In the 1880s, a Prague pediatrician named Alois Epstein first described the presence of small nodules in the mouths of some newborns. Many other investigators reported a high rate of oral cysts in fetuses and infants. Alfred Fromm studied and classified these growths according to their composition and location in 1967. Experts refer to the cysts as Epstein pearls, Bohn nodules, or dental lamina cysts.
Epstein pearls are tiny white or yellow bumps, no more than three millimeters, that develop on the mucous membranes that line the roof of the mouth. Almost 90% of babies are born with these small, keratin-filled cysts. Keratin is a protein that also makes up our hair, nails, and the outer layer of skin.
Entrapment of keratin between the soft and hard palate causes Epstein pearls. Japanese newborns are most likely to develop the cysts, followed by Caucasians and African-Americans. Male and female babies appear to be equally affected. In one study, Epstein pearls were more common in infants born to mothers with multiple children.
A fetus' palate begins to develop around the end of the eighth week of gestation; this is when structures forming the upper jaw elements start to grow. Between weeks ten and 11 in the womb, the separate parts of the palate begin to fuse. Palatal fusions complete by the end of four months in the womb. Keratin trapped between the soft and hard palates during this fusion form Epstein pearls.
Epstein pearls feel firm to the touch and mothers may feel them when their baby is breastfeeding. They may appear in groups of two to six cysts, or alone. The distribution of the bumps around the mouth varies. Sometimes parents worry and seek medical advice for Epstein pearls, but the growths are harmless and do not interfere with feeding or tooth development.
If a parent is concerned about bumps in their baby's mouth, a clinician will examine the infant and confirm the presence of Epstein pearls. They will not advise treatment or removal, as the cysts normally disappear within one to two weeks of birth. Parents should avoid squeezing or popping the cysts, as this could introduce harmful bacteria.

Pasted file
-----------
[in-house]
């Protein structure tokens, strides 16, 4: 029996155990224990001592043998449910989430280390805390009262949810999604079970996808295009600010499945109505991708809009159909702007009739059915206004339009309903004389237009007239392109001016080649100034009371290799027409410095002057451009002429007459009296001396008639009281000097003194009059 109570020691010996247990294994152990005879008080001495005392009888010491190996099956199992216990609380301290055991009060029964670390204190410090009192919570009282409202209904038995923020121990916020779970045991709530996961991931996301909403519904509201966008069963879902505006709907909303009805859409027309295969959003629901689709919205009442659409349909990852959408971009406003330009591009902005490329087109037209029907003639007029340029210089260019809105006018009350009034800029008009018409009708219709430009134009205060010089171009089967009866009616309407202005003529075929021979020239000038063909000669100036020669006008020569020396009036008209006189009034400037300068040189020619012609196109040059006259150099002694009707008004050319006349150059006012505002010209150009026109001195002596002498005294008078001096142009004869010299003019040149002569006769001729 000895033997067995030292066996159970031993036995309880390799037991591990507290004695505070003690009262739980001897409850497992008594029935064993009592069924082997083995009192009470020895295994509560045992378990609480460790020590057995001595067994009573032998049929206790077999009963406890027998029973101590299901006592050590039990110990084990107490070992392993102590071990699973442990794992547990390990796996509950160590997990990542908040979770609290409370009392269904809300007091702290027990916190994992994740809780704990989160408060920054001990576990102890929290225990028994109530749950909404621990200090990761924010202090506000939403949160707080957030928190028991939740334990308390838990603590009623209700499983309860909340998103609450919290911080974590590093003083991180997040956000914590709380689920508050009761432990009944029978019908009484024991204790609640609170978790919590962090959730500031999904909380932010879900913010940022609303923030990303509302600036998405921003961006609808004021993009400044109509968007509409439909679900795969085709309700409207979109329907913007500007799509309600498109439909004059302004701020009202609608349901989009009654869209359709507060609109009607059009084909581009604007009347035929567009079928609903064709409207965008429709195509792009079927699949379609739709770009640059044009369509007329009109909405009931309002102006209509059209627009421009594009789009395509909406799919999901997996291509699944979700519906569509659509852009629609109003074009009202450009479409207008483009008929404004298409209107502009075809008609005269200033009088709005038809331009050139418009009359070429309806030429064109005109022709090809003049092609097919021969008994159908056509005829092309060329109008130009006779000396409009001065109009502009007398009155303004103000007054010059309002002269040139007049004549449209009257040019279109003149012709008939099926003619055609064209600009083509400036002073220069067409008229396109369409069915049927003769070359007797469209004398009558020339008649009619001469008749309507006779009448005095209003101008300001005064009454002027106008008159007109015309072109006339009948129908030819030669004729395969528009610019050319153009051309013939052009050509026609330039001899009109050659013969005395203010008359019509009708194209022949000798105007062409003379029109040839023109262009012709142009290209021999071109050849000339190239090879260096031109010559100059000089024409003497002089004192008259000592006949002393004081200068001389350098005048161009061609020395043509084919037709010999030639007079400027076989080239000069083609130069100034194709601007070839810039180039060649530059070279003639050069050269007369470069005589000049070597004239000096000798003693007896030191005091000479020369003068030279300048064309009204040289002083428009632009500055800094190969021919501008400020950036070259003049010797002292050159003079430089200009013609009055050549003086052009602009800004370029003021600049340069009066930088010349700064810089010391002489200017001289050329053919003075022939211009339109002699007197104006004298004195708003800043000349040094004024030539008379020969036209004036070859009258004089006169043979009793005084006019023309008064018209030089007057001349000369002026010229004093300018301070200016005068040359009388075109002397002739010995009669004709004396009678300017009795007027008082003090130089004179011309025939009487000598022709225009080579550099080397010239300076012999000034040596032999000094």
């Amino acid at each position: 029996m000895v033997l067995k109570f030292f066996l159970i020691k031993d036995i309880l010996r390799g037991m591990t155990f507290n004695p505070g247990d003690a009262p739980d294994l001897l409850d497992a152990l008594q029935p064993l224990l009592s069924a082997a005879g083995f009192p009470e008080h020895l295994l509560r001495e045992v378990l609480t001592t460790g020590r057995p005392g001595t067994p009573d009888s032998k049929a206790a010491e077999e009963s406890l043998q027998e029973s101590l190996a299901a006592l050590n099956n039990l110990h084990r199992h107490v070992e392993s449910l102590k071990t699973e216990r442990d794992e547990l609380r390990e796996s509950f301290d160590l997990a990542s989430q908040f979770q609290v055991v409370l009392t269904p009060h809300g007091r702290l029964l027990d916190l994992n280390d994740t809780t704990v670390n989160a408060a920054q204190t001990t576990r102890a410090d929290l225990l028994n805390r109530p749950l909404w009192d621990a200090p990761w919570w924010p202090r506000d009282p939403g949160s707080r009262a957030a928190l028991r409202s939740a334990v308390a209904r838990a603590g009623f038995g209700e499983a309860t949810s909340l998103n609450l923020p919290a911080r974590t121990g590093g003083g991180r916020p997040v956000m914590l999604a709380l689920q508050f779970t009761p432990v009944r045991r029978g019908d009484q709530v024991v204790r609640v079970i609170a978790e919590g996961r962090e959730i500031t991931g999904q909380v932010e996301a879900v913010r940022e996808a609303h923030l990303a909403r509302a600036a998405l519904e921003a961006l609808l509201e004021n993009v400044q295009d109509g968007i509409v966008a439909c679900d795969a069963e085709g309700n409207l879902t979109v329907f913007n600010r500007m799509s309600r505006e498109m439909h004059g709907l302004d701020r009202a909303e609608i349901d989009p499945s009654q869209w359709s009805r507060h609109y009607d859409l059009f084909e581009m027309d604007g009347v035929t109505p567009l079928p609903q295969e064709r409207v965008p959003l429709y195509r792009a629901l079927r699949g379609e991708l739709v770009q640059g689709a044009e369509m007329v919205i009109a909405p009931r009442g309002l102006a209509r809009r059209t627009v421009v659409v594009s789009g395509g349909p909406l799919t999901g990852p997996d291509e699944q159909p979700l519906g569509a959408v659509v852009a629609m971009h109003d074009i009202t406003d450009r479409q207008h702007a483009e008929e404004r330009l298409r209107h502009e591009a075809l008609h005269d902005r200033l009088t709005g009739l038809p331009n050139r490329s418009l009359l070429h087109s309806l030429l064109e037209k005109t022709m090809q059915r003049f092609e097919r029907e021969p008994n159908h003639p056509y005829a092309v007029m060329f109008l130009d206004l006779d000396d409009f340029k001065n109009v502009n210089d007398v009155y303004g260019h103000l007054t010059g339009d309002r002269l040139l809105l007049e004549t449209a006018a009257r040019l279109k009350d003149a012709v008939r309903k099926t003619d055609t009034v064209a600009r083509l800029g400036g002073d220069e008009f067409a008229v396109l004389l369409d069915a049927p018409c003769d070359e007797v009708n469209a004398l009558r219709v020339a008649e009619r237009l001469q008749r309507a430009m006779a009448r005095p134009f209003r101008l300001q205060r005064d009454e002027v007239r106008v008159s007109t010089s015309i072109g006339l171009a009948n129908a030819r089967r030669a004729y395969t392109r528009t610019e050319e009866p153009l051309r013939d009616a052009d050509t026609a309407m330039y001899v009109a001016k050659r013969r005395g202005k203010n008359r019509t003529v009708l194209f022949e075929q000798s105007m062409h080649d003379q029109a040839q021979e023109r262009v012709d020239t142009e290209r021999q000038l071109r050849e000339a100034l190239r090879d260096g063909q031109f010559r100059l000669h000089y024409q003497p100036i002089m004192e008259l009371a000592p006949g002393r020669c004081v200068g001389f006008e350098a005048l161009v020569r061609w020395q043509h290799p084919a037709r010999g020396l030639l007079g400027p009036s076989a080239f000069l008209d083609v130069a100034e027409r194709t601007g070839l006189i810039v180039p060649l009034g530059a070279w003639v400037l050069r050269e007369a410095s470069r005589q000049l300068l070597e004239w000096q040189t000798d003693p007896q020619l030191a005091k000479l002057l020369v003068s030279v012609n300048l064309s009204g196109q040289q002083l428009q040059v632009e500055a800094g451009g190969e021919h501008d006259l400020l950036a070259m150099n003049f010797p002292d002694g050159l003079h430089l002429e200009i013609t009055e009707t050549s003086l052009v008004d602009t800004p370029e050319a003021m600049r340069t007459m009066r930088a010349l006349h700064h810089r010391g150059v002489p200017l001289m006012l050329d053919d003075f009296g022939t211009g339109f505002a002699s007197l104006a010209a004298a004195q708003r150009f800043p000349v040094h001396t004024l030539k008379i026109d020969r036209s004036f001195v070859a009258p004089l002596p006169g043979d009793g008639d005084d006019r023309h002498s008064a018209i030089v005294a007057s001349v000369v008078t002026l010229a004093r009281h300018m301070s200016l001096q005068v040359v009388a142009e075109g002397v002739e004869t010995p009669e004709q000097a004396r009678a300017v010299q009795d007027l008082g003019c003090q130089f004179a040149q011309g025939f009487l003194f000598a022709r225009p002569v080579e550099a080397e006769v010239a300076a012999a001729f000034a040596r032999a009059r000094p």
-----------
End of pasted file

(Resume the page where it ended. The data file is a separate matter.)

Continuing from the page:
Although Epstein pearls are harmless, these innocuous cysts are not the only bumps that may appear in an infant's mouth. Other medical conditions can cause bumps, including thrush, a yeast infection, for which doctors prescribe an antifungal medication. Some babies also born with their baby teeth already erupted, which can make breastfeeding difficult and could cause choking if they come loose and lodge in an airway. A doctor may perform surgery to remove these natal teeth.
Epstein pearls are not the only cysts that appear in the mouth of newborns. Other possibilities are Bohn nodules and dental lamina cysts. Bohn nodules are mucous gland cysts on the gums. They are numerous, grayish white in color, and firm to the touch. Bohn nodules are also harmless and will eventually disappear. Dental lamina cysts are remnants of the dental lamina skin in the mouth. They may be large, more transparent, and flexible. You can find dental lamina cysts in place of teeth on top of the gums.
Most Epstein pearl cysts will spontaneously rupture within the first few weeks, but this natural process can also take a few months. Babies older than three months do not have the growths. Parents concerned about cysts in their infants' mouths can speak to their doctor during routine checkups.
Some male babies develop prepucial Epstein pearls on the penis. These bumps are similar in appearance and makeup to oral cysts. Fewer than one percent of infants develop these harmless growths. Prepucial Epstein pearls do not interfere with urination. Like oral Epstein pearls, they will spontaneously rupture. If an infant undergoes circumcision, the procedure will also remove the growths.
Epstein pearls only occur in newborn babies, though adults can develop dental cysts similar in appearance. Unlike the infant growths, however, dental cysts can cause complications. They develop near the roots of dead or buried teeth and can become infected or grow and place pressure on the teeth. Doctors can remove the cysts and any dead root tissue, to reduce the chances of recurrence.
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